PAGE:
Oil Prices Hit All-Time High

Oil has hit a true record, with crude oil futures briefly hitting $103.95 a barrel Monday. That's higher than the inflation-adjusted record set in April 1980. Prices eventually settled Monday at $102.45 a barrel. A weakening dollar is partly responsible, as investors pour their money into hard assets like oil.

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RENEE MONTAGNE, host:

NPR's business news starts with oil prices up and car sales down.

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MONTAGNE: We're following the rising price of oil, and it's now at a true record. Yesterday in trading, crude oil futures briefly hit $103.95. That's higher than the inflation-adjusted record set back in April of 1980. Prices eventually settled at just over $102. A big reason oil keeps rising is fear about the U.S. economy. That's weakening the dollar, so investors are pouring their money into hard assets, like oil.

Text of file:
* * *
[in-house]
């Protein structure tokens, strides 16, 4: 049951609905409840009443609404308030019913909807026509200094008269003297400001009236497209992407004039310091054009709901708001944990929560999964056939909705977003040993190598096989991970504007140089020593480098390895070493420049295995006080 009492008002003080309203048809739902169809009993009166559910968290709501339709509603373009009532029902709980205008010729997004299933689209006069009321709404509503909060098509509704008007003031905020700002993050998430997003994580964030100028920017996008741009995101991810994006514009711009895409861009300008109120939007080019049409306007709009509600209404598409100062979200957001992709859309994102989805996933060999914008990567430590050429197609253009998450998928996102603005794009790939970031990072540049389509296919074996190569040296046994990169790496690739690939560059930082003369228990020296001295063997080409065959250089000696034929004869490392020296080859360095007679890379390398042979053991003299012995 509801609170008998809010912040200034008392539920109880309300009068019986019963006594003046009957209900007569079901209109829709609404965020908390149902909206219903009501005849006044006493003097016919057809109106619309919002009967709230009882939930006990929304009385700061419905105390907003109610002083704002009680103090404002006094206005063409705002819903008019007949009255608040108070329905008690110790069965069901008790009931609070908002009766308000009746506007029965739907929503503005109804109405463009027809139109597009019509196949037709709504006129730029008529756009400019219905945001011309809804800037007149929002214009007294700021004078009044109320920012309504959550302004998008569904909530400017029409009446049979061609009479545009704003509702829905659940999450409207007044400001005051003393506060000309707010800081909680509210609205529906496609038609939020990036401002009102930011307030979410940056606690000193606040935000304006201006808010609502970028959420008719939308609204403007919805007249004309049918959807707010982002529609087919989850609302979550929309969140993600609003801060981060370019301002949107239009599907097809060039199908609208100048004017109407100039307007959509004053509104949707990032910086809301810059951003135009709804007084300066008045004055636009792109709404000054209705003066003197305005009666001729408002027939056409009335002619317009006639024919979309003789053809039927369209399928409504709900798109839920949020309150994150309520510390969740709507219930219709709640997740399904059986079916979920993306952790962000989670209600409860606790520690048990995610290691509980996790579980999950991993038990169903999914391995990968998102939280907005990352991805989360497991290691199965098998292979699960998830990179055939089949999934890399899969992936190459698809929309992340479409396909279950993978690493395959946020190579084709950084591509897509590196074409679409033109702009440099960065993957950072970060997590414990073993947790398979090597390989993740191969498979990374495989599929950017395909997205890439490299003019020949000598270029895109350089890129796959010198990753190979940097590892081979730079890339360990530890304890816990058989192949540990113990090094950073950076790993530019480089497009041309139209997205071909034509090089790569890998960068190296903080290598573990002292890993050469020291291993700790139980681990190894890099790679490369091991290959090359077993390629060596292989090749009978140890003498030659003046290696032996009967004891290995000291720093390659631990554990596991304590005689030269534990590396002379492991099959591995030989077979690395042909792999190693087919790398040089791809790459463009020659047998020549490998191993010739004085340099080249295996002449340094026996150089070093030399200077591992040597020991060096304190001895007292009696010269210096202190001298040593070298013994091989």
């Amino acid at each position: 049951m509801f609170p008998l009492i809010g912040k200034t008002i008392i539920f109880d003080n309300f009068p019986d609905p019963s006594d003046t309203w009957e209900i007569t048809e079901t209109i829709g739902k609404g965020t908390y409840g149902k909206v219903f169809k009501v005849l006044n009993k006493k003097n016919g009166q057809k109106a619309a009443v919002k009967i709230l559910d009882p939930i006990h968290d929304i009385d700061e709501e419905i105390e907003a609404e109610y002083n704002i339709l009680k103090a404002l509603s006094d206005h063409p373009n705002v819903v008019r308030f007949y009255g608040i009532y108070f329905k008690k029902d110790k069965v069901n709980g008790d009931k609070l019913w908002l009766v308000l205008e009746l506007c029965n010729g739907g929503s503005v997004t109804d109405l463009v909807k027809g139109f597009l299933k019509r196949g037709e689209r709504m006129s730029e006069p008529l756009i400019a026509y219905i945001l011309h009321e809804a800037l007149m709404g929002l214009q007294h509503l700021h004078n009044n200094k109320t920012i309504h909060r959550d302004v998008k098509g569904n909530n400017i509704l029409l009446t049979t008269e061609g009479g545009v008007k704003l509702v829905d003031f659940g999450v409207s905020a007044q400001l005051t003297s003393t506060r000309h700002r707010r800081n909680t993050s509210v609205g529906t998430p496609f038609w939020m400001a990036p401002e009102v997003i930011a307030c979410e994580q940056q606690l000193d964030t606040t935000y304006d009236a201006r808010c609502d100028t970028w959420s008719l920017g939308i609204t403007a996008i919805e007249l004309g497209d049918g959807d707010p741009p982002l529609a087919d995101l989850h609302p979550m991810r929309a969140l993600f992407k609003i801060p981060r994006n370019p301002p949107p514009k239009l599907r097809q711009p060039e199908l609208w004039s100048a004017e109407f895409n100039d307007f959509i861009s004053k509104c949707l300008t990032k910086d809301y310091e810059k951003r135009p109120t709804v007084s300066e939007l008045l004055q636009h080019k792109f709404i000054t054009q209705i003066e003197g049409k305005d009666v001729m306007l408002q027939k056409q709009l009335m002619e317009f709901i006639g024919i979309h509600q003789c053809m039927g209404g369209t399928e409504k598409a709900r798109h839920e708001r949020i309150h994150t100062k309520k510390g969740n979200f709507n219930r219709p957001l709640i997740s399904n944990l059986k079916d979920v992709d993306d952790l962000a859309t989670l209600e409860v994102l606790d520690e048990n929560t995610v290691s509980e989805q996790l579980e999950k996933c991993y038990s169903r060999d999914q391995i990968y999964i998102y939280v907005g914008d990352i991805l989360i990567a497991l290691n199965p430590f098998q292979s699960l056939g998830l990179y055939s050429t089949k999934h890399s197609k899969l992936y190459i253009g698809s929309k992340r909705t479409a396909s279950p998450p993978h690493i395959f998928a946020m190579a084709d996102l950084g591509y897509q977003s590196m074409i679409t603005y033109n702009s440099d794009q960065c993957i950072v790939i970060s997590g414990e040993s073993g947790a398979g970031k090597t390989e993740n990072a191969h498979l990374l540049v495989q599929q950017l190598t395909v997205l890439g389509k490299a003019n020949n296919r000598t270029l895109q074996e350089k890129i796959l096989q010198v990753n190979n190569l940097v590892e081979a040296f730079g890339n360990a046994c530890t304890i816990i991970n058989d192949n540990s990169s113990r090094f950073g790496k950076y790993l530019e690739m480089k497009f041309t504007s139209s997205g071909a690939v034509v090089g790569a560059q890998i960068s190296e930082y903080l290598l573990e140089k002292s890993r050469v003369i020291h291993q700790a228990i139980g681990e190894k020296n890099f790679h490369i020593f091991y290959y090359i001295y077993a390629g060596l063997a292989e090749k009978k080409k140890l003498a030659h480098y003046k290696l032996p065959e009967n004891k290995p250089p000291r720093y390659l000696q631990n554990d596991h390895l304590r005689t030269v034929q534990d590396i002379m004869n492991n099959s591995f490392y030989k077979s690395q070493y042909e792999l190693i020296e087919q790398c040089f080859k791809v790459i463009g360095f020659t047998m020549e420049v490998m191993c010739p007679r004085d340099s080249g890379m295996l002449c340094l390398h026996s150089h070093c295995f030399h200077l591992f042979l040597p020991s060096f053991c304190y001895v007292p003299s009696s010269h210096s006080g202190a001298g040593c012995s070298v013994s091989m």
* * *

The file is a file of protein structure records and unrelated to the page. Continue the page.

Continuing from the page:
Oil prices and the economy are taking a toll on U.S. automakers. All three automakers reported steep declines in U.S. sales last month, as consumers stayed away from pickup trucks and SUVs. Even Toyota was down 3 percent. Only Honda's sales were up by 5 percent.

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